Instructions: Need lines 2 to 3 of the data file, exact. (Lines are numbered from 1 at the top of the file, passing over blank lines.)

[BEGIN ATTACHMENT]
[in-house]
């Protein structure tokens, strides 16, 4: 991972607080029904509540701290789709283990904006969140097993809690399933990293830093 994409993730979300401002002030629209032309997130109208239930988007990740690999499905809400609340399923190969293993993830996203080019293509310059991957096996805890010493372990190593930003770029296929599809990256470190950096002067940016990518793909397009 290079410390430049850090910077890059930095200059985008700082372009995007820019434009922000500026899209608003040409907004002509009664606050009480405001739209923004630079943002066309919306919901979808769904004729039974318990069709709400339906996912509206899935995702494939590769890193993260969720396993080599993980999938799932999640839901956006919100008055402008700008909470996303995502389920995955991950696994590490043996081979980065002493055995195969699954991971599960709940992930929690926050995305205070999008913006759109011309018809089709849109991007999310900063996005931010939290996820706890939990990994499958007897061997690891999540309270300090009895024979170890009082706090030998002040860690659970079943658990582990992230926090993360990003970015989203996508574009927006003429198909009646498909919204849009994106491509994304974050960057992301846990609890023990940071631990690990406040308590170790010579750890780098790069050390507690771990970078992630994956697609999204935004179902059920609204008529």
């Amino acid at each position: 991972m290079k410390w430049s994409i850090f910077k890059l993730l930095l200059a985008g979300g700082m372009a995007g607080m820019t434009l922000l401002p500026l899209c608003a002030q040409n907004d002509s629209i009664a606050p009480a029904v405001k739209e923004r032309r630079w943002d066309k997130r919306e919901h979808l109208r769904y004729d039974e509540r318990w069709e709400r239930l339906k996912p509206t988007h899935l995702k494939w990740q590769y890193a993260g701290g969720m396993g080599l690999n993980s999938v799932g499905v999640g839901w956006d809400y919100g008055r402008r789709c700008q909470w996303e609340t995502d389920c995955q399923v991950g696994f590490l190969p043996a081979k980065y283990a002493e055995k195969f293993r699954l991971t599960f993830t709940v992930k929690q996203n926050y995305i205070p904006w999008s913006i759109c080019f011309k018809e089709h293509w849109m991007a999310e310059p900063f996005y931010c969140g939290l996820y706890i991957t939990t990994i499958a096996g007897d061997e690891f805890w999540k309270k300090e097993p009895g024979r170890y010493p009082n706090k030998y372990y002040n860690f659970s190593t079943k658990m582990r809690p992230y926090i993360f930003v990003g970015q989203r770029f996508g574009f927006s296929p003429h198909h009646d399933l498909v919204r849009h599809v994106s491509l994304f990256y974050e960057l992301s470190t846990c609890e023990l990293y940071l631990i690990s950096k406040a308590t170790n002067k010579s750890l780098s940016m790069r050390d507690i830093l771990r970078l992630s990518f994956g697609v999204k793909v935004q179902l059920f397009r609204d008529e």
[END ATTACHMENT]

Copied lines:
């Protein structure tokens, strides 16, 4: 991972607080029904509540701290789709283990904006969140097993809690399933990293830093 994409993730979300401002002030629209032309997130109208239930988007990740690999499905809400609340399923190969293993993830996203080019293509310059991957096996805890010493372990190593930003770029296929599809990256470190950096002067940016990518793909397009 290079410390430049850090910077890059930095200059985008700082372009995007820019434009922000500026899209608003040409907004002509009664606050009480405001739209923004630079943002066309919306919901979808769904004729039974318990069709709400339906996912509206899935995702494939590769890193993260969720396993080599993980999938799932999640839901956006919100008055402008700008909470996303995502389920995955991950696994590490043996081979980065002493055995195969699954991971599960709940992930929690926050995305205070999008913006759109011309018809089709849109991007999310900063996005931010939290996820706890939990990994499958007897061997690891999540309270300090009895024979170890009082706090030998002040860690659970079943658990582990992230926090993360990003970015989203996508574009927006003429198909009646498909919204849009994106491509994304974050960057992301846990609890023990940071631990690990406040308590170790010579750890780098790069050390507690771990970078992630994956697609999204935004179902059920609204008529």
């Amino acid at each position: 991972m290079k410390w430049s994409i850090f910077k890059l993730l930095l200059a985008g979300g700082m372009a995007g607080m820019t434009l922000l401002p500026l899209c608003a002030q040409n907004d002509s629209i009664a606050p009480a029904v405001k739209e923004r032309r630079w943002d066309k997130r919306e919901h979808l109208r769904y004729d039974e509540r318990w069709e709400r239930l339906k996912p509206t988007h899935l995702k494939w990740q590769y890193a993260g701290g969720m396993g080599l690999n993980s999938v799932g499905v999640g839901w956006d809400y919100g008055r402008r789709c700008q909470w996303e609340t995502d389920c995955q399923v991950g696994f590490l190969p043996a081979k980065y283990a002493e055995k195969f293993r699954l991971t599960f993830t709940v992930k929690q996203n926050y995305i205070p904006w999008s913006i759109c080019f011309k018809e089709h293509w849109m991007a999310e310059p900063f996005y931010c969140g939290l996820y706890i991957t939990t990994i499958a096996g007897d061997e690891f805890w999540k309270k300090e097993p009895g024979r170890y010493p009082n706090k030998y372990y002040n860690f659970s190593t079943k658990m582990r809690p992230y926090i993360f930003v990003g970015q989203r770029f996508g574009f927006s296929p003429h198909h009646d399933l498909v919204r849009h599809v994106s491509l994304f990256y974050e960057l992301s470190t846990c609890e023990l990293y940071l631990i690990s950096k406040a308590t170790n002067k010579s750890l780098s940016m790069r050390d507690i830093l771990r970078l992630s990518f994956g697609v999204k793909v935004q179902l059920f397009r609204d008529e």